Super Mario 3D Land

Super Mario Bros. isn’t about a pudgy Italian and his never-ending quest to foil a dragon’s attempt to abduct blonde royalty. The games aren’t about turtles, fanciful worlds, or unusually catchy tunes. Those things are the icing on a delicious foundational cake of physics. In side-scrolling incarnations, Mario games are about the crazy joy of momentum, the simple pleasure of controlling an object as it leaps and rushes through space. In their three-dimensional mold, Mario games are about exploration, the fun of climbing over and under things. Super Mario 3D Land, in an attempt to have that cake and eat it too, tries to meld the merits of Mario’s left-to-right adventures with his star-grabbing 3D outings. It’s a fine game in its own right, but it never matches its predecessors’ tactile pleasures.

Land’s premise is as spare as possible. One blustery day in the Mushroom Kingdom, Bowser kidnaps Princess “Toadstool” Peach from her castle and books it across the land. Since Mario is always up for a road trip across the kingdom’s most elevated spaces (mountaintops, treetops, bridges, unsupported wooden platforms hanging in space above an indistinct void, etc.), he follows, taking advantage of the leaves the strong winds have blown all over the place. When touched, those leaves costume Mario as a tanuki (the well-endowed Japanese trickster spirit seen at the end here). Pressing the B button in mid-air makes the costume’s tail wag, which lets Mario slowly descend from great heights, Mary Poppins style.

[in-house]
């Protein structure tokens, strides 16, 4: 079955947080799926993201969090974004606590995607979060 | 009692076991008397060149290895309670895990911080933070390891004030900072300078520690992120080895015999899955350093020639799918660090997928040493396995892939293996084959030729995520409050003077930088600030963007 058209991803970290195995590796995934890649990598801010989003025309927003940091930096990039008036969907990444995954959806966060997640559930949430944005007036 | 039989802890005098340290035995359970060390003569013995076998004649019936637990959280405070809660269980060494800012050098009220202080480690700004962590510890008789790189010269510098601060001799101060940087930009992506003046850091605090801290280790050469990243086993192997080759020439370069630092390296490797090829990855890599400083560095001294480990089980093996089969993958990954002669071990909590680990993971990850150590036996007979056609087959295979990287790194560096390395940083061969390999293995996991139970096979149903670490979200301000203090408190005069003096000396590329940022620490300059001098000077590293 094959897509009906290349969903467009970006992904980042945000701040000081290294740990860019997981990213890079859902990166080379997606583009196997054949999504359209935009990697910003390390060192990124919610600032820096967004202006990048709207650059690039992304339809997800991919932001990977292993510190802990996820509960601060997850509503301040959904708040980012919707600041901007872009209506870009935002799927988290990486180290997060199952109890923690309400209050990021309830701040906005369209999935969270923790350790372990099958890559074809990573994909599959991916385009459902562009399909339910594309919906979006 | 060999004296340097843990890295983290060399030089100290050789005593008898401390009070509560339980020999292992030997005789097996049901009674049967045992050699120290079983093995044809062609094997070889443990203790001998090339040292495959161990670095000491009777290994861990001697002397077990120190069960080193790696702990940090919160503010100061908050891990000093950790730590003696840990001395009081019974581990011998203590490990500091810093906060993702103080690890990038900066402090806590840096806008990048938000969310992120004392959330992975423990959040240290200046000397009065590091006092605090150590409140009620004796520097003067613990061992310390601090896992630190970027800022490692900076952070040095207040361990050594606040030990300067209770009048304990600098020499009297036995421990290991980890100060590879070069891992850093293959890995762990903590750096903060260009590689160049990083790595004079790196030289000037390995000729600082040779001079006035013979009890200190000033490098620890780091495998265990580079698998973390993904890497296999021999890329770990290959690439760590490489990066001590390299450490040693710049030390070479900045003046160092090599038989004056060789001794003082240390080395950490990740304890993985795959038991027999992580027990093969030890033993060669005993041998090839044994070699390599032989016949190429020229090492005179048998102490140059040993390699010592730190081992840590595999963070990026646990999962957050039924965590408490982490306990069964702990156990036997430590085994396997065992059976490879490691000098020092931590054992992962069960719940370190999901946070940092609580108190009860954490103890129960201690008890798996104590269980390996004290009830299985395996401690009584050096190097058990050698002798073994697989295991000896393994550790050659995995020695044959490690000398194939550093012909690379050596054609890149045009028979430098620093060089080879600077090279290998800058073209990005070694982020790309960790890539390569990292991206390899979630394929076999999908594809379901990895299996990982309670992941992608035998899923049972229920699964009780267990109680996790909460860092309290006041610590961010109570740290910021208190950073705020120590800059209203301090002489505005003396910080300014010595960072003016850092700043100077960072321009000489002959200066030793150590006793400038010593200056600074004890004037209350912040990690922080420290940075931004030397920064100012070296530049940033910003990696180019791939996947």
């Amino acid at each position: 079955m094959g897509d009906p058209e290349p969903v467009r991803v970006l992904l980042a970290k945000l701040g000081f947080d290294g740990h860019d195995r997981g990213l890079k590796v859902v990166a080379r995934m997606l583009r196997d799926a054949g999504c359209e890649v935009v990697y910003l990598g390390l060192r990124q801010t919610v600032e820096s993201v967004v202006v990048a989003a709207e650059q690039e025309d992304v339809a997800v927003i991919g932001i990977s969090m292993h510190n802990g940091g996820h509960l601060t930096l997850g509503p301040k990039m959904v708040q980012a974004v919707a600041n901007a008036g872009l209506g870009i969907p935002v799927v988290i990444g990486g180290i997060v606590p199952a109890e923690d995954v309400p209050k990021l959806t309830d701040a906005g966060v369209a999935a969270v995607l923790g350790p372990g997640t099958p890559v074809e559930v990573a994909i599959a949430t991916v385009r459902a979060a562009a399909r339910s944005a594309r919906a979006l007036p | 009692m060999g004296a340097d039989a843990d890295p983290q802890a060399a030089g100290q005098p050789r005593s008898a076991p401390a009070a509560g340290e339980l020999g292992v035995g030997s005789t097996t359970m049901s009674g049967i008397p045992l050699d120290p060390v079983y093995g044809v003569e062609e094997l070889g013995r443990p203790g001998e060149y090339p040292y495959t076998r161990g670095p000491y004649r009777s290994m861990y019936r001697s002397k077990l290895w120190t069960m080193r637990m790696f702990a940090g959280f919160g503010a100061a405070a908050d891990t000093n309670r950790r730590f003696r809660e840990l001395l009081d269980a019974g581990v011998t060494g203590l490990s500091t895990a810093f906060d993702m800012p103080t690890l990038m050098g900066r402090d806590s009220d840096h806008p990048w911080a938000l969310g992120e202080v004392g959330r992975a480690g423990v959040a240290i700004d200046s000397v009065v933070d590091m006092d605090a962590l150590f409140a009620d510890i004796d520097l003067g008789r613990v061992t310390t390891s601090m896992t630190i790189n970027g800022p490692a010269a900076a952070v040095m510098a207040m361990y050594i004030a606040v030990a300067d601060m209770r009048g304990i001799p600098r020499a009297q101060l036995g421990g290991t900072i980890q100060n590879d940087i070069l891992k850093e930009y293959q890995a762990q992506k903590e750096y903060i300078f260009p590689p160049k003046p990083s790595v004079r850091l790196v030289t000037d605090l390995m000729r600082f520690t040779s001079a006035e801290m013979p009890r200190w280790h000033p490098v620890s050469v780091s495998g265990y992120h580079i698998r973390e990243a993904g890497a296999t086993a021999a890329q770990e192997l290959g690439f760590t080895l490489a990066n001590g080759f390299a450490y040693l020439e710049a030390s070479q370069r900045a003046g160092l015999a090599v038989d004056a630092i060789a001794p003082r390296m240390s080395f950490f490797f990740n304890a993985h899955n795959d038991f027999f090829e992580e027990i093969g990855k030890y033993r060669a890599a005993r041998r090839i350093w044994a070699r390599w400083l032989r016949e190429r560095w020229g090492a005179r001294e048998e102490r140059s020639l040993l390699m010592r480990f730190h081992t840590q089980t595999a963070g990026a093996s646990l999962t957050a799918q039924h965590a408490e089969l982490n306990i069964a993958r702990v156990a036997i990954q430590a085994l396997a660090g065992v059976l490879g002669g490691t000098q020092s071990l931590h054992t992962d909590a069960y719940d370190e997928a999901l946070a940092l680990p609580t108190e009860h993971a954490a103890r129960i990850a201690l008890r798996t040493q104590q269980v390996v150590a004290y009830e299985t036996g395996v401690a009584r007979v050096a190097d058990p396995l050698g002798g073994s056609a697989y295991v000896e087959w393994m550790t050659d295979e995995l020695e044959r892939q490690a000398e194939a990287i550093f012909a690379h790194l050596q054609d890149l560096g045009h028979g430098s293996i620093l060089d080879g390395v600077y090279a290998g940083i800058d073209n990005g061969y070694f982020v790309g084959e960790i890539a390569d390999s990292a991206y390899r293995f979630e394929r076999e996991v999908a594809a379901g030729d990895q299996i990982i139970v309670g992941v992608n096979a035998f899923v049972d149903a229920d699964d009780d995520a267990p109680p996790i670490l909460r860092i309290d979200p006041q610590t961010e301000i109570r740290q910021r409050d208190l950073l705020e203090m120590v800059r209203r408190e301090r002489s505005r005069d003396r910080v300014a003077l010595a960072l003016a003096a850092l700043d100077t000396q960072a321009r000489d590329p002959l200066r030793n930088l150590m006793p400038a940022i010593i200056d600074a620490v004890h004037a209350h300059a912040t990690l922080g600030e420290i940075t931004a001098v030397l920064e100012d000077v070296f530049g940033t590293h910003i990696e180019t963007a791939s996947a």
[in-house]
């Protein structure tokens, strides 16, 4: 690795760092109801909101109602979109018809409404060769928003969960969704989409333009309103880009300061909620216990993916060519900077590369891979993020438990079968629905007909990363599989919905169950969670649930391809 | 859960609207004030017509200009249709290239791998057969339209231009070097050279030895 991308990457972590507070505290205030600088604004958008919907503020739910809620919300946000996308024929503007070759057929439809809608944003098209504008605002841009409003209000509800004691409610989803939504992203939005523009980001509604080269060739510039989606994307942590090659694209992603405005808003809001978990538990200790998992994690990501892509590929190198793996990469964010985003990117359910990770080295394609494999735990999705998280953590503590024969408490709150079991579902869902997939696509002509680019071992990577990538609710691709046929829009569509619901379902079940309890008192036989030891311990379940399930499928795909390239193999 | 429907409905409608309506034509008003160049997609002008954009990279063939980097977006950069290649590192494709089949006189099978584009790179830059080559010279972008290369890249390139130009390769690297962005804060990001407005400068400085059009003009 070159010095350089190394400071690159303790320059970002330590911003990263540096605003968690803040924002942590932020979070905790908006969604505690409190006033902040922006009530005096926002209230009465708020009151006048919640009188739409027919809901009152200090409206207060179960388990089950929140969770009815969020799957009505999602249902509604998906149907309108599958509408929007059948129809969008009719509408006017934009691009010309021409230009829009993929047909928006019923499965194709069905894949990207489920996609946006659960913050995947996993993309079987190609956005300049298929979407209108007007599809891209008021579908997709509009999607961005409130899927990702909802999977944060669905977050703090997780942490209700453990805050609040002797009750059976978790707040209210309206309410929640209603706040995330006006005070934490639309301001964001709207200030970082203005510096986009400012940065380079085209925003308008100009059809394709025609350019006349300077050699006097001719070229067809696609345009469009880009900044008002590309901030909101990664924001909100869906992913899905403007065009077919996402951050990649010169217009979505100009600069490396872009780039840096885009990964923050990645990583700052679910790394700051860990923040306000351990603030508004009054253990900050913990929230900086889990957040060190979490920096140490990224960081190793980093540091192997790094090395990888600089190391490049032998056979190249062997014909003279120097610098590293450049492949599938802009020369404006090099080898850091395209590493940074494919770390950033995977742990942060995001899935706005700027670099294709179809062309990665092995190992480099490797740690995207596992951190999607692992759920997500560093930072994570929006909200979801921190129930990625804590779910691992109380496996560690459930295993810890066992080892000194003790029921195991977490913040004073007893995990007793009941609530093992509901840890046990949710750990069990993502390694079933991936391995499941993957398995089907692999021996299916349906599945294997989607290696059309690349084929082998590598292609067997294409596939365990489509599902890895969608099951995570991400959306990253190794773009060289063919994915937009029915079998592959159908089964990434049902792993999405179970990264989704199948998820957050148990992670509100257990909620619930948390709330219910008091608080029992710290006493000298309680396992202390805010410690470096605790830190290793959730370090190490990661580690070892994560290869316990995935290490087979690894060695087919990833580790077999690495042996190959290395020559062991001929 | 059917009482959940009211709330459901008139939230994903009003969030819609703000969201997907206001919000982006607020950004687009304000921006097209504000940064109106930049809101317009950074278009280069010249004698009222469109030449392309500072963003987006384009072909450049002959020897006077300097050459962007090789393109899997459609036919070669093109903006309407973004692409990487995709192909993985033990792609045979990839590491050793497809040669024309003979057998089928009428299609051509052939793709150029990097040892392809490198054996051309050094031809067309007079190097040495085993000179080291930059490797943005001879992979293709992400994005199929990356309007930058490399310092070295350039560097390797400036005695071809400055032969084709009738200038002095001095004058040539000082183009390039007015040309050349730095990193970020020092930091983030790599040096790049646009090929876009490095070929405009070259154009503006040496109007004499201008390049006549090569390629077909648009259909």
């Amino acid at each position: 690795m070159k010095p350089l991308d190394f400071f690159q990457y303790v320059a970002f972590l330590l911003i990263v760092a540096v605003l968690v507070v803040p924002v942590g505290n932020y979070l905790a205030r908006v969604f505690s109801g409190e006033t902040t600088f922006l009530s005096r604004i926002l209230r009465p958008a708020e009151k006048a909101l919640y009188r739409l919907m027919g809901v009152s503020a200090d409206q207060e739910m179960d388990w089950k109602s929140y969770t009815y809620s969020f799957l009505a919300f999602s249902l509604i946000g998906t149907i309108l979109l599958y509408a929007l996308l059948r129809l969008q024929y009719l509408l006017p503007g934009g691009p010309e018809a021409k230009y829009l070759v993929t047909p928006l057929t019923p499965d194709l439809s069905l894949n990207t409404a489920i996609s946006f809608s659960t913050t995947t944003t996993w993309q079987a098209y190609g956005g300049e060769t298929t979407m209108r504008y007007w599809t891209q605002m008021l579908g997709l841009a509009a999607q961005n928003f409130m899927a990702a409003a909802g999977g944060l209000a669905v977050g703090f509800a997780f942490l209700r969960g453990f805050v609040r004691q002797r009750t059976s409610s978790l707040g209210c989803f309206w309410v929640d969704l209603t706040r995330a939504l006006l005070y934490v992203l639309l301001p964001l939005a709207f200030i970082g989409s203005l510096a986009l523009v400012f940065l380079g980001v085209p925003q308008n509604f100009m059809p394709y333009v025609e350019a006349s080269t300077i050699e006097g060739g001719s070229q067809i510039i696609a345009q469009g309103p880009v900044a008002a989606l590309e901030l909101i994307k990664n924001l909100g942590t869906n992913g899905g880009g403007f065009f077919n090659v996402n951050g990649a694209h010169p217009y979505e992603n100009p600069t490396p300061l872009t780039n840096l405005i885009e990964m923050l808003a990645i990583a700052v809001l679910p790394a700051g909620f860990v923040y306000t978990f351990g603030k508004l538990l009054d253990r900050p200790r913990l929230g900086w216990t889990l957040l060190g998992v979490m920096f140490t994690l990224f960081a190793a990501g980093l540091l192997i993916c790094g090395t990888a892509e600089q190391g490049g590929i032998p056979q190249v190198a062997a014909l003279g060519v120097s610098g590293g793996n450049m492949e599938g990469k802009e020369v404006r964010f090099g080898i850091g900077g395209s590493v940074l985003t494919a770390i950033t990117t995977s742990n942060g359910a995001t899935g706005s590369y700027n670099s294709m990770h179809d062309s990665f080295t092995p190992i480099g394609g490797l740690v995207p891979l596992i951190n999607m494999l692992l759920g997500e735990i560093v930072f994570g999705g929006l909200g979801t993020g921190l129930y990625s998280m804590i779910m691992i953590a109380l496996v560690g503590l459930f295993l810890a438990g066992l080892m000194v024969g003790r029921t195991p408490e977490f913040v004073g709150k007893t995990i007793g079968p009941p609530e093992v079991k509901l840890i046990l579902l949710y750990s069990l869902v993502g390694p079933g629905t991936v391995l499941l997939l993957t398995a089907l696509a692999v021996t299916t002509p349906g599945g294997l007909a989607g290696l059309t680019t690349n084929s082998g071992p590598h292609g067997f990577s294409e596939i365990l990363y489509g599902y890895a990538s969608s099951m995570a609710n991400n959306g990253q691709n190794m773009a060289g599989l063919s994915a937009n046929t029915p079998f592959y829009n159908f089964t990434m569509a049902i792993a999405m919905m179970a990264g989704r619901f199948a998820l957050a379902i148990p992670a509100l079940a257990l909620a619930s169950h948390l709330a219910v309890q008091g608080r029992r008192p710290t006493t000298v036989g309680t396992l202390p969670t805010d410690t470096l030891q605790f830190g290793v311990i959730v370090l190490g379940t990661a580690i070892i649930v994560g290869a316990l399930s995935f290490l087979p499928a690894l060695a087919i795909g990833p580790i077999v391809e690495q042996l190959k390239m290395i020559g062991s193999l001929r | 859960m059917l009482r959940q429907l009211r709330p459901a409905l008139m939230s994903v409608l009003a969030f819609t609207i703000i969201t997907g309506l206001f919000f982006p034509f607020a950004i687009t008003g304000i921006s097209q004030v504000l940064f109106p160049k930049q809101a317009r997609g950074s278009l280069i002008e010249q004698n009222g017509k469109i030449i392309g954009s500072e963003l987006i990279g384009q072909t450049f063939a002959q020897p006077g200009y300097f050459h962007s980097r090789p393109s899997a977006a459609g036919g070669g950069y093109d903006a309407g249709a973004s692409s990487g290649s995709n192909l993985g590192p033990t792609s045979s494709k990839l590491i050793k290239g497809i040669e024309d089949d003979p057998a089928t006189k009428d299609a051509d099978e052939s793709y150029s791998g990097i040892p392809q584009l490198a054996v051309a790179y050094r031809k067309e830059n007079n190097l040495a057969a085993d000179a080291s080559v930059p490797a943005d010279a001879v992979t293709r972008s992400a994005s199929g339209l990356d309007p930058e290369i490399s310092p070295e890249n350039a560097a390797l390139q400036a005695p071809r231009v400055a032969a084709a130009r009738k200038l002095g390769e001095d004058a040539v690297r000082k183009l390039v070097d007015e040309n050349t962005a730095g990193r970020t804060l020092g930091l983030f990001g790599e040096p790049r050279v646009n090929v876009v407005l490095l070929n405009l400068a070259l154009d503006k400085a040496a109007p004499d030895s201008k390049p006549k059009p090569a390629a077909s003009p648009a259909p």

The leaves return from Super Mario Bros. 3, along with many of that game’s enemies and motifs. There are Chain-Chomps, Boos, and Airships galore. The Hammer Bros.’ cousins, the Boomerang Bros., return, bringing Mario another new skill: the ability to throw boomerangs. The environments Mario inhabits are more abstract than they’ve been in any outing since the debut Super Mario Bros. There are no thematic ties between worlds, with sandy desert stages sitting right next to dungeon keeps and bodies of water.

That airy placeless quality defines 3D Land. The levels are never open enough to let the player loose running and jumping. As in classic 2D Mario, this game requires precision leaps, and de-emphasizes improvisation. While many of the levels sport the same type of tiered structures as the stages in Mario 64 and the Galaxy games, they don’t offer much freedom to explore, or surprises when you do. In the early going, finding the stage’s three Star Coins (the secondary goal for each stage, and currency for unlocking later levels) can be tricky, since they’re hidden in creative places, but by the end, the majority are sitting in the open. 

There are few opportunities to push in 3D Land, to stretch out and find the edge of the world, since it’s always in front of you. When you do find that edge, it’s all too common to just fall off, because there’s so little space to run. There’s fun here, and a great deal of content, with a whole second quest of new levels and remixed challenges waiting after you beat Bowser, but 3D Land is nonetheless weightless.

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